Henri Duparc’s art song “L’Invitation au voyage” has always been Canadian contralto Marie-Nicole Lemieux’s calling card. “Every time I sang it in competition, I always won,” giggled the 44-year-old, who also sang it to open La Scena’s Fifth Anniversary Gala on Sept. 12, 2001 accompanied on piano by Yannick Nézet-Séguin. Though much has changed, Lemieux is still drawn to Charles Baudelaire’s poetry. So much so, she is taking a program of 12 songs set to Baudelaire’s Les Fleurs du mal on the road, her first tour of the province of Quebec since 2003 as part of the Jeunesses Musicales Canada.
The concert, appropriately titled L’Invitation au voyage after the most famous of the song settings, was first produced in fall 2016 at the Théâtre Outremont and reprised at the Domaine Forget in summer 2017 by Lemieux and pianist Daniel Blumenthal, with dramatization by actor Raymond Cloutier along with digital projections of poems, pictures and paintings. It was such a hit that the team wanted to share it on tour and found an opening in October 2019 in their busy schedules, starting with two nights at Salle Bourgie in Montreal on Oct. 1 and 3, to Beloeil (Oct. 6), Palais Montcalm in Quebec City (Oct. 7), through Rimouski (Oct. 9), Saint-Jérôme (Oct. 11), St-Jean-sur-le-Richelieu (Oct. 13), Victoriaville (Oct. 16), Longueuil (Oct. 17), Orford (Oct. 18) and ending in Terrebonne on Oct. 20.
The 12 songs were Lemieux’s favourites out of the hundreds of Baudelaire settings she listened to. “It wasn’t easy to choose,” said Lemieux. “Baudelaire’s poetry can be very hard and dark. I kept just the jewels, and tried to avoid the morbid. I sent the list to Raymond Cloutier who loves poetry, and he designed a program around them. Sometimes, he recites the poems before I sing, does some dramatization, but sometimes I sing two songs in succession. We tell a story. It’s like a film and people are not supposed to clap until the end. It was teamwork.”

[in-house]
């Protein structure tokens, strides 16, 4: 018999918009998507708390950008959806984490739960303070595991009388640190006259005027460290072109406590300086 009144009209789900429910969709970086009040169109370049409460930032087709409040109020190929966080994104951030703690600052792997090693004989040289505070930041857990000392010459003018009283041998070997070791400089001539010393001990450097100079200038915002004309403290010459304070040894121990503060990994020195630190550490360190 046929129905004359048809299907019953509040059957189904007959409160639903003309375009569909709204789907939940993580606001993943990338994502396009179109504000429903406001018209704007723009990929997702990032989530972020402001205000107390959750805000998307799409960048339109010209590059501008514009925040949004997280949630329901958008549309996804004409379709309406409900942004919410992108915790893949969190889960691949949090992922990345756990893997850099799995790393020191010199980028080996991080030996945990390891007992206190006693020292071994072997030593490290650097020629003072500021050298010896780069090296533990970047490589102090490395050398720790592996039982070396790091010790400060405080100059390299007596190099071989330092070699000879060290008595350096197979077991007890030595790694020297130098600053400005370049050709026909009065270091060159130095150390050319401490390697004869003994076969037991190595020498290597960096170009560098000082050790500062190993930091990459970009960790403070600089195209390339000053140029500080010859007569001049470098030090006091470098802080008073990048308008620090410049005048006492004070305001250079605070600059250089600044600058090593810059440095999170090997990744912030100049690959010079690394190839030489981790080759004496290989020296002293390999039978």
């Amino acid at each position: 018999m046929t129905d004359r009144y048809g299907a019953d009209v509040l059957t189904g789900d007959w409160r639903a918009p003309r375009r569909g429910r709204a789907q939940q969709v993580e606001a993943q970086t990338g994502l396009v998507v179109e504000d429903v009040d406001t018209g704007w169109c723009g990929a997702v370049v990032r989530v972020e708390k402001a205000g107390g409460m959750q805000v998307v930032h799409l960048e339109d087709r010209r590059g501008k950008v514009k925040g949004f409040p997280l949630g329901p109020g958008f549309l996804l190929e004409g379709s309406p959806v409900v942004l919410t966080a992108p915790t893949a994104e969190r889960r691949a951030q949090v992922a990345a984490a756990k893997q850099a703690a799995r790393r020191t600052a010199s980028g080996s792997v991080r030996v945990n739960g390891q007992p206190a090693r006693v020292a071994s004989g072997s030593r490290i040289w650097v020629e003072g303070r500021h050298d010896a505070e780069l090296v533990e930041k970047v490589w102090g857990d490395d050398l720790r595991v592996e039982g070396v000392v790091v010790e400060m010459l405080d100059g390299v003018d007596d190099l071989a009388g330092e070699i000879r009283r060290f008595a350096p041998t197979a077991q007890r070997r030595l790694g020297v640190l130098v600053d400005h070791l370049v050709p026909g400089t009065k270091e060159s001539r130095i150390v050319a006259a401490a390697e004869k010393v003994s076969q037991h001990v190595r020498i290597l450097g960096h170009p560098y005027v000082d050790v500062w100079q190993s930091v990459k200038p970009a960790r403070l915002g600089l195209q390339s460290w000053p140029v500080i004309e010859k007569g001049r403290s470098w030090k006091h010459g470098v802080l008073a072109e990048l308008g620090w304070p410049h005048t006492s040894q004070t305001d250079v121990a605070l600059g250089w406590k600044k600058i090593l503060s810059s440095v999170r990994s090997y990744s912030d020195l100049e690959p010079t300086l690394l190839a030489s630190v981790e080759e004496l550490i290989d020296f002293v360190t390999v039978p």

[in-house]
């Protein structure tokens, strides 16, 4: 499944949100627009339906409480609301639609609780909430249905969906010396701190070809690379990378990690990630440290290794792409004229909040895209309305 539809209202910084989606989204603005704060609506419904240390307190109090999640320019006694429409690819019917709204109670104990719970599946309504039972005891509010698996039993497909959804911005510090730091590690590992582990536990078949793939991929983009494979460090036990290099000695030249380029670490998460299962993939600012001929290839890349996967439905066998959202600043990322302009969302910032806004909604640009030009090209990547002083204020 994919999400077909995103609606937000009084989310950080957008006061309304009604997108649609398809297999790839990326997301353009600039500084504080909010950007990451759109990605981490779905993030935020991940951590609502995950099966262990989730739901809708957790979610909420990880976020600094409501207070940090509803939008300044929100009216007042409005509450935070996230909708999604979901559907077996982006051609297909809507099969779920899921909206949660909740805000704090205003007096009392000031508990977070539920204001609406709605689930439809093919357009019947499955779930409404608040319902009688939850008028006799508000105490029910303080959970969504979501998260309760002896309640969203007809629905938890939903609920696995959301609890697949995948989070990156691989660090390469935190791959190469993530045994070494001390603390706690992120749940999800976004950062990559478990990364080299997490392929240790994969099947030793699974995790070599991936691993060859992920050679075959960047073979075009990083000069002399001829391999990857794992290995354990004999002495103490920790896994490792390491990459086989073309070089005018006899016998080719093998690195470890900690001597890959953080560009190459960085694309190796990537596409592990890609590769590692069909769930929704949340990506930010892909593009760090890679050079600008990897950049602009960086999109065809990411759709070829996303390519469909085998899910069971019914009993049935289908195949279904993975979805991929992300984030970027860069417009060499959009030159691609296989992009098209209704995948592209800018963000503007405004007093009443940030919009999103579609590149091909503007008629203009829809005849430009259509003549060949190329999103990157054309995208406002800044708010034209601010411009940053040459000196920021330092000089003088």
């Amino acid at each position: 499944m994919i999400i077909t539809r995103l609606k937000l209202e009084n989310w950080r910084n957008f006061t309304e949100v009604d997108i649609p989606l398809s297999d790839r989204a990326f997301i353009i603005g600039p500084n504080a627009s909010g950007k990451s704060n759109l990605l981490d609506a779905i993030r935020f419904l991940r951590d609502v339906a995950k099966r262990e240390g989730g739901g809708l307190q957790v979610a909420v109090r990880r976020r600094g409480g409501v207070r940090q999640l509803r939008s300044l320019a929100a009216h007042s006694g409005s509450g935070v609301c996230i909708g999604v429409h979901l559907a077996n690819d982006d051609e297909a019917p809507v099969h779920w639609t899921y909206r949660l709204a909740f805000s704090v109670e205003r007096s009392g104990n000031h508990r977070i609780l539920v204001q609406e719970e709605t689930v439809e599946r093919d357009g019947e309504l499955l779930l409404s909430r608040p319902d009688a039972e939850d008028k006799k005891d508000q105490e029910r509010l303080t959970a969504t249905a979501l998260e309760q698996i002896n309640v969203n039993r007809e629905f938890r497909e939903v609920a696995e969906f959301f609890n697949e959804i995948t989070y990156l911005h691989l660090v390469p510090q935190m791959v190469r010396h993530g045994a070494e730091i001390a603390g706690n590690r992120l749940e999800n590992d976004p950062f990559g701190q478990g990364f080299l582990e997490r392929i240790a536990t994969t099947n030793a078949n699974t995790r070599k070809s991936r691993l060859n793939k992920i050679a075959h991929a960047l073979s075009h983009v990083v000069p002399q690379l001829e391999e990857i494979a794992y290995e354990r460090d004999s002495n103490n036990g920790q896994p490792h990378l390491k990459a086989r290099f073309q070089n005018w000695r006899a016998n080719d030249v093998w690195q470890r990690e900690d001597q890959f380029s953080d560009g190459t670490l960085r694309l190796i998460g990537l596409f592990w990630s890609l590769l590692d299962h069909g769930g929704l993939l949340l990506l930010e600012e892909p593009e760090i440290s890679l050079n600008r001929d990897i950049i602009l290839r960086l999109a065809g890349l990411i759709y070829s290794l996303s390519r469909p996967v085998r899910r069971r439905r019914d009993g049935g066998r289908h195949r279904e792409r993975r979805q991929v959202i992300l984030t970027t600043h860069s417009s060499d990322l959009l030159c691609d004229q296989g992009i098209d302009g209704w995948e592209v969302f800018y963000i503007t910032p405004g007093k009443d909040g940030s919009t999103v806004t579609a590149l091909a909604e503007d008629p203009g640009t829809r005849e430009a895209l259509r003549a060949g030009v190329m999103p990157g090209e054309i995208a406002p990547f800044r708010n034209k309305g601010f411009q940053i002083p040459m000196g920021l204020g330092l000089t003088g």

Lemieux is cagey, however, about whether Duparc’s song will be at the beginning or the end. “You’ll have to come and see.”
Singing in different cities means adjusting to different halls. “A smaller hall is more intimate. It’s the singer’s responsibility to adapt to the size of the hall. We have to create intimacy no matter the size of the hall.”
Will there be a recording at the end of it? “Possibly, but I haven’t told my label about it yet,” laughed Lemieux, who took the chance to mention that she will launch Mer(s), a new Erato CD, in September, which includes Elgar’s Sea Pictures, Chausson’s Poème de l’amour et de la mer and Victorin de Joncières’s La mer.
Carmen at the OdM
It’s rare for Quebec audiences outside Montreal and Quebec City to catch Lemieux in person, as her schedule is usually booked years in advance (until 2023) with stops in Europe and at the Metropolitan Opera. It seems like a distant memory: her last role at the Opéra de Montréal was Dalila in Saint-Säens’s Samson et Dalila in January 2015. Lemieux is grateful for making her debut in that role at home but was disappointed by the snub for the company’s recent Carmen, widely panned for its vocal miscasting of the lead role and apparent stronger emphasis on looks.
“I wasn’t called,” said the contralto, who sang Carmen to critical acclaim for the first time in a concert version at the Théâtre des Champs-Elysées in 2017. “It’s not only about me, there are many fantastic Quebec mezzos who can do the role justice and weren’t called. For me, to fill a hall of 2,000 and to sing over an orchestra of 100, opera is first about voice and musicality. Opera is about more than the natural; taking away the importance of the voice and the projection, you take away the magic of opera, the part that’s human. There is a school for projecting the voice that should not be forgotten. Each body is different and unique. It’s not because a body is thin that she is more sensual. For me, it’s about whether someone is a good actor, musician and has a voice, with the voice first. I didn’t see the production, so I can’t speak about the performance. The pictures look nice.”
What is on Lemieux’s wish list? “I would like to do another Dalila, with staging, and after singing Les Troyens several times in concert, Cassandra in production. Also, in French romantic opera, Gluck’s Iphigenie en Tauride.”
- L’Invitation au voyage, Oct. 1 to 20 (10 cities in Quebec).
- Puccini: Madama Butterfly
- Verdi: Falstaff
- Rossini: Italienne à Alger
- Monteverdi: L’incoronazione di Poppea
- Charlotte in Massenet’s Werther: not signed yet, but dates reserved for 2022